Cal was so creative and he sparked my imagination; I’d missed being with him loads, and was really enjoying getting reacquainted. We were soon at the front of the queue, Cal by now very excited. When it was his turn, he ran over to Santa and jumped up onto his knee.

*Hello young man, what’s your name?

\calum. Are you really Santa, or a helper?

*Well, I’m real and a helper. The real real Santa is coming tonight with your toys.

\did Dec ask him about Optimus Prime?

‘You know I did Cal, it’s all sorted.’

*Yes, I believe it’s all on the list?

Santa looked at me, did a slight double take presumably at my scars and bruises. I nodded.

\what about a Arsenal shirt?

Another look from Santa. I shrugged. Optimus Prime was as far as my Santa knowledge went.

*You’ll have to wait and see. It’s nice to have surprises, isn’t it?

Cal

I nearly said that it’s only nice if you get what you want and not if you don’t, but I was trying to be good and not mind too much if I didn’t have an Arsenal shirt because some children in Africa don’t even know Arsenal.

Dec

Cal continued to grill Santa.

\will Dec get a stocking?

Another shrug from me. An exasperated look from Santa behind his beard and glasses.

Cal

I asked if Dec would have a stocking, because he didn’t used to, but I didn’t know if this year was different, because it felt a bit different, and Santa said he would if he’d been good boy. I wasn’t sure if Dec had been a good boy, with him stealing and lying and making Mum and Dad cross, so I didn’t say anything else, and thought I might share some of my toys with Dec if he’d been too bad to have any of his own.

And then Santa said I could choose a present for today, from his lucky dip sack. There were lots of presents to choose from, but because they were all wrapped up, I couldn’t tell what they were. I looked at them, trying to decide whether I wanted the biggest, the smallest, or one that looked interesting. In the end I saw one that wasn’t big, or small, or flat and square like a colouring book, but was lumpy and hard when I squished it. I tore the paper off, and it was a dinosaur, but not one that I knew. It had its mouth open, and pointy white teeth, and a button that made its eyes flash red and a roar come out of its mouth. I showed Dec, who smiled at Santa, and made me say thank you.

Dec

Beth was just clearing away wrapping paper and sellotape when we arrived back. Cal didn’t notice, he was so intent on showing off his dinosaur.

\look what Santa gived me.

_Ooh, didn’t you do well. Did you have a nice time with Dec?

\we did a story about a dinosaur Transformer who was made of shovels and turned into Santa’s sleigh.

_Well it’s original. You’ll have to tell us that one, Dec, in case we’re asked for it again in the near future.

\can I show Uncle Matty my dinosaur?

_No, sweetheart, Uncle Matty’s still asleep. Play with Dec in the living room for now.

She looked at me to check.

‘Yeah, come on Cal, didn’t I see Jenga in your room?

\yes … but I’ve got Whirly Racers too.

‘Whirly Racers it is, go and fetch it.’

He ran out of the room to fetch his game.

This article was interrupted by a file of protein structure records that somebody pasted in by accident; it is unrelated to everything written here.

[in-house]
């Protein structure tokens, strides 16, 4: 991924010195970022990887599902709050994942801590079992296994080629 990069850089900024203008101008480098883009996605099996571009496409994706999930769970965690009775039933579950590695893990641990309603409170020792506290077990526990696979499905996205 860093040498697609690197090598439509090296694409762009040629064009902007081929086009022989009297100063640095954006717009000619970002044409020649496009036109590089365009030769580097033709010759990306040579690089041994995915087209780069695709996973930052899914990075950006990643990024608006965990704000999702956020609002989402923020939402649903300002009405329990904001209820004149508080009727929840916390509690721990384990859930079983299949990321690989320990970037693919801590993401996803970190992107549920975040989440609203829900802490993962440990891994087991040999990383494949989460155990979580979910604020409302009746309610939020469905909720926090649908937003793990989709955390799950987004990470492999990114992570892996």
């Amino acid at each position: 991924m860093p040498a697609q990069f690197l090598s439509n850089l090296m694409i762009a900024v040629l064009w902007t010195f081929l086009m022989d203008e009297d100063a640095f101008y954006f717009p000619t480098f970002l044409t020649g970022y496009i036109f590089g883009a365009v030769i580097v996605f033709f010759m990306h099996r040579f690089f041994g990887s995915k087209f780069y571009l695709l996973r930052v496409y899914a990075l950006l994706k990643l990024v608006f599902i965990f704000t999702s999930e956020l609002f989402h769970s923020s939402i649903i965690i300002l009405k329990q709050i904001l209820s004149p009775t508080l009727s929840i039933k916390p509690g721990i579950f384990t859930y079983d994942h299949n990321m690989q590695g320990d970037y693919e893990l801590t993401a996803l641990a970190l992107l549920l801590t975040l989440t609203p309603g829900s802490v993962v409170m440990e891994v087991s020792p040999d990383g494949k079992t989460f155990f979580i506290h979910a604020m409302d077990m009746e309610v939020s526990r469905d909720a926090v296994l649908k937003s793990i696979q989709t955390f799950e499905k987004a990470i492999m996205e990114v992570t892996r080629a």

_Thanks, Dec.

I shrugged, smiled and followed Cal. As I walked out I heard

_See? He’s so good with him.

#I do see that. He reminded Calum of his manners earlier. They seem very fond of each other.

We spent a lot of time racing small cars on the living room floor. Cal gave me the worst cars, so he won most of the time. He seemed very pleased with himself, whether because of his victories or his strategy I wasn’t sure. Half way through the afternoon, Beth came in with a bag.

_We need to do your dressings, Dec. Cal, go and sit with granny for a bit. She’s in the kitchen.

\oh but I want to watch.

Beth looked at me.

‘It’s fine, I don’t think it’s too gruesome.’

_Alright, then, stay for now but you go when I say, OK?

\kay Mummy.

I took my shirt off and Beth started to unwind the bandages that held the dressings in place, looking like she knew what she was doing – of course! She’d been a nurse, many years ago before she had Cal.

‘You’re good at this.’

_Don’t sound so surprised, it was my job.

‘I know, I just remembered.’

_It’s one of the things that made it easier to decide to look after Matty. I’ve seen it all before, I know how to do things, some idea about medication, when to call a doctor, all that stuff.

She carried on taking the dressings off, cleaning the scars with some fluid and cotton wool.

_These look pretty good, the stitches have nearly gone, there’s no swelling, no leakage. I think this could be your last dressing, Dec.

Cal had been watching intently, looking slightly disappointed that there wasn’t more blood.

\where does the sewing go?

_They’re special stitches that melt away after a while, so Dec doesn’t have to get the doctor to take them out. Is that what happened with the stitches in your face, Dec?

‘No, they took those out, and the ones in my back and legs. I had it done on Monday.’

Beth started putting new dressings on, and wound new bandages round them to hold them in place.

\mummy, can I have a bandage?

Cal

Mum never let me have plasters unless I really had a cut, but this time she looked at me and smiled.

‘How about a little tiny one on your finger?’